As discussed below, Treasury thinks Budget 2024 will bring forward interest cuts, but the question is, does the Reserve Bank Monetary policy committee agree?  Let’s hope they do.

State of the economy

Part of Budget Day is the opening up of the government’s books by Treasury.  And as expected, Treasury’s numbers are not telling a rosy story.  That being said, the forecast path of the economy is not quite as bad as many would have anticipated.

Treasury has concluded that Budget 2024 is “slightly disinflationary” and Treasury is now forecasting inflation to fall enough to just squeeze into the Reserve Bank’s target range of 1-3% in the September quarter of this year, clearing the way for interest deductions before the end of the year.  This is a big improvement on the previous forecasts.

The recession is forecast to end/growth return in the second half of the year and continue into 2025.  All things considered, the Treasury forecasts are painting a surprisingly decent outlook in the coming year or two.   We can only hope these forecasts hold up.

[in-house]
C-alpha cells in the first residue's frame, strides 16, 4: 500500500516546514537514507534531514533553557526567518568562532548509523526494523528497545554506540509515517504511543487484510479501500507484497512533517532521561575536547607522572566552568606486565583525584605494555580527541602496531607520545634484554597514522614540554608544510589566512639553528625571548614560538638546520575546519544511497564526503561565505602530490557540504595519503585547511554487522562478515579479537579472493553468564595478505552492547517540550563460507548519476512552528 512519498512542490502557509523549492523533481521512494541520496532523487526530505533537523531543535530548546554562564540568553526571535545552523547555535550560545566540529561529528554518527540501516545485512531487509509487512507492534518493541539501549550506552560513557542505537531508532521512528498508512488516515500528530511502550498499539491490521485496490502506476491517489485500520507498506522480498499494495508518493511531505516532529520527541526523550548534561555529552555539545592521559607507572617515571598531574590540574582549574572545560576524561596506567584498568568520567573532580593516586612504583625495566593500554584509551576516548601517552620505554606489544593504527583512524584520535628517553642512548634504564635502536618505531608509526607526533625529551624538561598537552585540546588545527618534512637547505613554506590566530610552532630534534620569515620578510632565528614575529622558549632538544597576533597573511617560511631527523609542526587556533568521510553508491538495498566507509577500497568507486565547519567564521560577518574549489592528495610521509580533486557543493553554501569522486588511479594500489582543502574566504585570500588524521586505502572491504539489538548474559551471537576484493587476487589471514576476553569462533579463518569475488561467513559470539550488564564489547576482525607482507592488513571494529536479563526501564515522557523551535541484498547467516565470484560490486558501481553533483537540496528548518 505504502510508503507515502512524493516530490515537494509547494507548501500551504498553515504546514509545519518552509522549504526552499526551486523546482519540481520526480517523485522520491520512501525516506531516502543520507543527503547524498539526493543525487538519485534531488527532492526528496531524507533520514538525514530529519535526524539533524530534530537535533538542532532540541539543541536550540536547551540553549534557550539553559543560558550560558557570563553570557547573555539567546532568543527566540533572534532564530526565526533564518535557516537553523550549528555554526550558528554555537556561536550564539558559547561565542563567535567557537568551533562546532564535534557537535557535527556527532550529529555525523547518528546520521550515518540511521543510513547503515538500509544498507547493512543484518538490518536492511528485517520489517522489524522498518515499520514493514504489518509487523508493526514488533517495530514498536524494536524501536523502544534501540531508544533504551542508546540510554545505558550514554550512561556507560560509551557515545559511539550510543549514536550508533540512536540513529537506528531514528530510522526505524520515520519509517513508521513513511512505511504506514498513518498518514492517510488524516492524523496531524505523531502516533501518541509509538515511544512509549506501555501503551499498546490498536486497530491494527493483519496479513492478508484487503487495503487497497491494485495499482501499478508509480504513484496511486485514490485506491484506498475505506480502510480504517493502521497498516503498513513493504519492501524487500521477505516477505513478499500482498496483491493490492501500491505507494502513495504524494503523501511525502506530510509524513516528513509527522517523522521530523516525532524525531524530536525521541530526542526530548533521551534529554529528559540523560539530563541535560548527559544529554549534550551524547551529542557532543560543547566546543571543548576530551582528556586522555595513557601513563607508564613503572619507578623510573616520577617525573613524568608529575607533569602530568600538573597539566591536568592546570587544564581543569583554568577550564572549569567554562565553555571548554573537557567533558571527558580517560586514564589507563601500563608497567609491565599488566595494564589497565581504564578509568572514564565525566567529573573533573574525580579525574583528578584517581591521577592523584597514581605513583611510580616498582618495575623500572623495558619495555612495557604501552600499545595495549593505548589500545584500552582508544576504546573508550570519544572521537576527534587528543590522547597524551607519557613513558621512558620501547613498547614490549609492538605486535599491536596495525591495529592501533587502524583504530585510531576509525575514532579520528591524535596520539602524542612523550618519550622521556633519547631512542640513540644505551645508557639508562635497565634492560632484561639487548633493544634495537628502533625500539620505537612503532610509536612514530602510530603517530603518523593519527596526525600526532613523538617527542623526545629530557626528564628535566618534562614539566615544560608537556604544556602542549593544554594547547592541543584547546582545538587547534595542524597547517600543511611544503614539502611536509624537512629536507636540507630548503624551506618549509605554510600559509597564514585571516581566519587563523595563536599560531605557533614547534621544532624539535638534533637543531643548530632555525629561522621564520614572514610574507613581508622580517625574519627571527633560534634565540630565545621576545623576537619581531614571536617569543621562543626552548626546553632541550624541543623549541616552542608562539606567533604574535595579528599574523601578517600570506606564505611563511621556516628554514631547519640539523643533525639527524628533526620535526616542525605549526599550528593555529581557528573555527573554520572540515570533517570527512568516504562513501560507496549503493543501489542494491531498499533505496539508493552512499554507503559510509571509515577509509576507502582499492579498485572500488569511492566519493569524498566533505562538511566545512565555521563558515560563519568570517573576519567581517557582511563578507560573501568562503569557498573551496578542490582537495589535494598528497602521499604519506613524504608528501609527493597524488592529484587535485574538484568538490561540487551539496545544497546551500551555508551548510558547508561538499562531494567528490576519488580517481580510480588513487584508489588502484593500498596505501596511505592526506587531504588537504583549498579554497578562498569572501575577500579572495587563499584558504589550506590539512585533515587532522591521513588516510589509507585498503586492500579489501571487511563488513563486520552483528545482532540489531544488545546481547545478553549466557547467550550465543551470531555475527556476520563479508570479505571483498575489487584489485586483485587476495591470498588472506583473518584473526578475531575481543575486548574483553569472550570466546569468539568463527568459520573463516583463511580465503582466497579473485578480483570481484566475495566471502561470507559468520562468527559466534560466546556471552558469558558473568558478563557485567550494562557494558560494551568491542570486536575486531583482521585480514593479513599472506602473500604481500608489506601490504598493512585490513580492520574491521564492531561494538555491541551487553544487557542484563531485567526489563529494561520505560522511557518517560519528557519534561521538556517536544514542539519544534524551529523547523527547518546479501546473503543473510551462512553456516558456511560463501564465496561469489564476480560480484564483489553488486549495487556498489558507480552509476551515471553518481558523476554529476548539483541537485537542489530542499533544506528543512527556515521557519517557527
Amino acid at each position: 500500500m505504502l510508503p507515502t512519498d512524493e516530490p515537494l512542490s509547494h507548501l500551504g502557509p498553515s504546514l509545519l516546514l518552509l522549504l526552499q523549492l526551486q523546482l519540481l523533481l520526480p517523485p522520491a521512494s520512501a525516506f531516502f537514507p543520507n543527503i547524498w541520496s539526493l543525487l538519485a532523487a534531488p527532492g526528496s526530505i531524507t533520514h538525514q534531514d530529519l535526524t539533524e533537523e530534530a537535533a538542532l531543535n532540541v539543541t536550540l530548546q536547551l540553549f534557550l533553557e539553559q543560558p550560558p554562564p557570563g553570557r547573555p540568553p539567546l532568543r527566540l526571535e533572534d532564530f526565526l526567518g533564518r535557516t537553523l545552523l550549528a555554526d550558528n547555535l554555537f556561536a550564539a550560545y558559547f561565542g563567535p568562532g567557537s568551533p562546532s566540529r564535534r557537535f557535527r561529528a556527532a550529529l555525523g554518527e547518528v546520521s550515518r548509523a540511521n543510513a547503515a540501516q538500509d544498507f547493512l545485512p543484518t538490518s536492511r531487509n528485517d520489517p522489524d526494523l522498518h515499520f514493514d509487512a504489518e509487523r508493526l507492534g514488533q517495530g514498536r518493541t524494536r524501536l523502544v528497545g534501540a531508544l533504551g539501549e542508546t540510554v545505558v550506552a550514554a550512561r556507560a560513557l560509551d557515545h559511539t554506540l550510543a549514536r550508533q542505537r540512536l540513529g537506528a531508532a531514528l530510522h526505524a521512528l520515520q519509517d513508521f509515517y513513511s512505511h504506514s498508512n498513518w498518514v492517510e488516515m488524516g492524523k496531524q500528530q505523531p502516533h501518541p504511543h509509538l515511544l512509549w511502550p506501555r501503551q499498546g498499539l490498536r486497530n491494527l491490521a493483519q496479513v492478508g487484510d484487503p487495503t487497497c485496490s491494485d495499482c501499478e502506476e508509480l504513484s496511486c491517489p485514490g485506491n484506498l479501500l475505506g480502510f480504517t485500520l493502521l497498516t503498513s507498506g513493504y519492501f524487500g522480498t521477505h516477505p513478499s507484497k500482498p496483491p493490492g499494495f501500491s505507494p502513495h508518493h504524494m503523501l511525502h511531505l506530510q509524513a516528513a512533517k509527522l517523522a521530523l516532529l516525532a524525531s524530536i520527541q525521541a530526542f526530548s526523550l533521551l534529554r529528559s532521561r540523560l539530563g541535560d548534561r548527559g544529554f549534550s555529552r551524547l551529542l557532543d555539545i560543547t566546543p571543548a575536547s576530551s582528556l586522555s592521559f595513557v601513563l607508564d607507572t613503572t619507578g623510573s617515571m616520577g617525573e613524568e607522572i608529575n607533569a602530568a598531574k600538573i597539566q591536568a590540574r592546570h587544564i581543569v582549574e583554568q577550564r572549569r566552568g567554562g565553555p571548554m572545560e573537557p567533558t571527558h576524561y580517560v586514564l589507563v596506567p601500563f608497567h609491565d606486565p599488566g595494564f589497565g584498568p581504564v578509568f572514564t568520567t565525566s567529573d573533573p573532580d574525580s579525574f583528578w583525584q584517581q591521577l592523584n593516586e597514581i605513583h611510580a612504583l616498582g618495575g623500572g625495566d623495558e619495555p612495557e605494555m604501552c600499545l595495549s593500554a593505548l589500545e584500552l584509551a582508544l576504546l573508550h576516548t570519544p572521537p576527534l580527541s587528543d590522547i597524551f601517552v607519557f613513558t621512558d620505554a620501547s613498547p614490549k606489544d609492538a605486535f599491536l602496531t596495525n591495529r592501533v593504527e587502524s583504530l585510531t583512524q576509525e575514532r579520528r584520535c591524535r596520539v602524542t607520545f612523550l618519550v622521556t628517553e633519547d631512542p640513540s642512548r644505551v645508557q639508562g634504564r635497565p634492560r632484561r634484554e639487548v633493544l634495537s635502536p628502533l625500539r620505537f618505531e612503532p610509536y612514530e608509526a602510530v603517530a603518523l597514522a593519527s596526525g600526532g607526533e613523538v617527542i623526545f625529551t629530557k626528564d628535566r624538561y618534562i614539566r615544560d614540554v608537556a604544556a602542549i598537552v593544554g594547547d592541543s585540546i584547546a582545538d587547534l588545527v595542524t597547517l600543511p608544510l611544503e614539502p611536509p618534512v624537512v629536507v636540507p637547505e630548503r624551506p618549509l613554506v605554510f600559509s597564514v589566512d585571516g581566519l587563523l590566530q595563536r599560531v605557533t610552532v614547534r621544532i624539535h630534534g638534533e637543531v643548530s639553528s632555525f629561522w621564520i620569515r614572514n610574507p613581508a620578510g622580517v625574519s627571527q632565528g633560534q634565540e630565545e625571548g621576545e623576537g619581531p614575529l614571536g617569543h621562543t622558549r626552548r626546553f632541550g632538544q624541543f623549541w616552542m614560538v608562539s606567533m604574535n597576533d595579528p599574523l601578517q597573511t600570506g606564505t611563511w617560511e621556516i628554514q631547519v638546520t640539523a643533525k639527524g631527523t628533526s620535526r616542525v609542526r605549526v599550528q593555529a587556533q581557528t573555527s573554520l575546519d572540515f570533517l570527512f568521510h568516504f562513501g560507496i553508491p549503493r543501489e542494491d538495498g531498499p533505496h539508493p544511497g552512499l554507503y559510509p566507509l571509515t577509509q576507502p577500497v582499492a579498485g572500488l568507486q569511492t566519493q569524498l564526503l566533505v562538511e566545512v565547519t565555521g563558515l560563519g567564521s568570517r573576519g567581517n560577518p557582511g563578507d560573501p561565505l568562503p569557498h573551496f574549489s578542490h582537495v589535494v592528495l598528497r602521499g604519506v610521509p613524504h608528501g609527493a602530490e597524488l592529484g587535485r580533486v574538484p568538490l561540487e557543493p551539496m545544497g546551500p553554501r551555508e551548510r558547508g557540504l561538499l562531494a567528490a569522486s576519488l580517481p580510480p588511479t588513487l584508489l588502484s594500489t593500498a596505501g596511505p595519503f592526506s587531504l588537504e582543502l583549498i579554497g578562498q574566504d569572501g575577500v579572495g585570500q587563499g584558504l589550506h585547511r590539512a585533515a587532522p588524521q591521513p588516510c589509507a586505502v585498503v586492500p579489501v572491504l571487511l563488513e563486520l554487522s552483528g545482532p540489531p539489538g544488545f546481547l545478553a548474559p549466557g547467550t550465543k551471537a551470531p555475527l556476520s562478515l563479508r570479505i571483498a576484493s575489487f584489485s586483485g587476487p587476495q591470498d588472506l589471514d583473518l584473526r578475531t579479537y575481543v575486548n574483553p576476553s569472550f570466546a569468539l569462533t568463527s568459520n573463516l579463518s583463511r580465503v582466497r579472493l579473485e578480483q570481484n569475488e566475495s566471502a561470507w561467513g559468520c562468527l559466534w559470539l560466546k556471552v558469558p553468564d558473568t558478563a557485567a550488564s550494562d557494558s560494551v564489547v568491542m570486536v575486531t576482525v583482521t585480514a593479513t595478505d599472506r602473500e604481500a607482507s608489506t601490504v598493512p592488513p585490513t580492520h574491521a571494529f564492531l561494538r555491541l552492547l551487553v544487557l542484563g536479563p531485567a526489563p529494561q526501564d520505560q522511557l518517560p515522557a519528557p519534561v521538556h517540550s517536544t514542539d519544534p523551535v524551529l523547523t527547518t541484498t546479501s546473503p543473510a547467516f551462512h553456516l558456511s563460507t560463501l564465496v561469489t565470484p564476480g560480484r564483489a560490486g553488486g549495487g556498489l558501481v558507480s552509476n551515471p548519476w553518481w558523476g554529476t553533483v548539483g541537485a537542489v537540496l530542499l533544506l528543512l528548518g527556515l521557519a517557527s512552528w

Tax cuts

Per National’s election promise, personal tax cuts have been announced.  These cuts take the form of adjusting the tax rate thresholds as set out below:

Current rates
New rates
For each dollar of incomeTax rateFor each dollar of incomeTax Rate
Up to $14,00010.50%Up to $15,60010.50%
Over $14,000 and up to $48,00017.50%Over $15,600 and up to $53,50017.50%
Over $48,000 and up to $70,00030%Over $53,500 and up to $78,10030%
Over $70,000 and up to $180,00033%Over $70,000 and up to $180,00033%
Over $180,00039%Over $180,00039%

The only change from National’s election policy is that the tax cuts have been pushed out a month to from 1 July to 31 July to give payroll providers more time to make changes.

Every person earning more than $14,000 per annum will get a tax cut.   A tax calculator for anyone wanting to check how much of a tax cut they will get can be found here.

There are no tax rate changes for companies or trusts.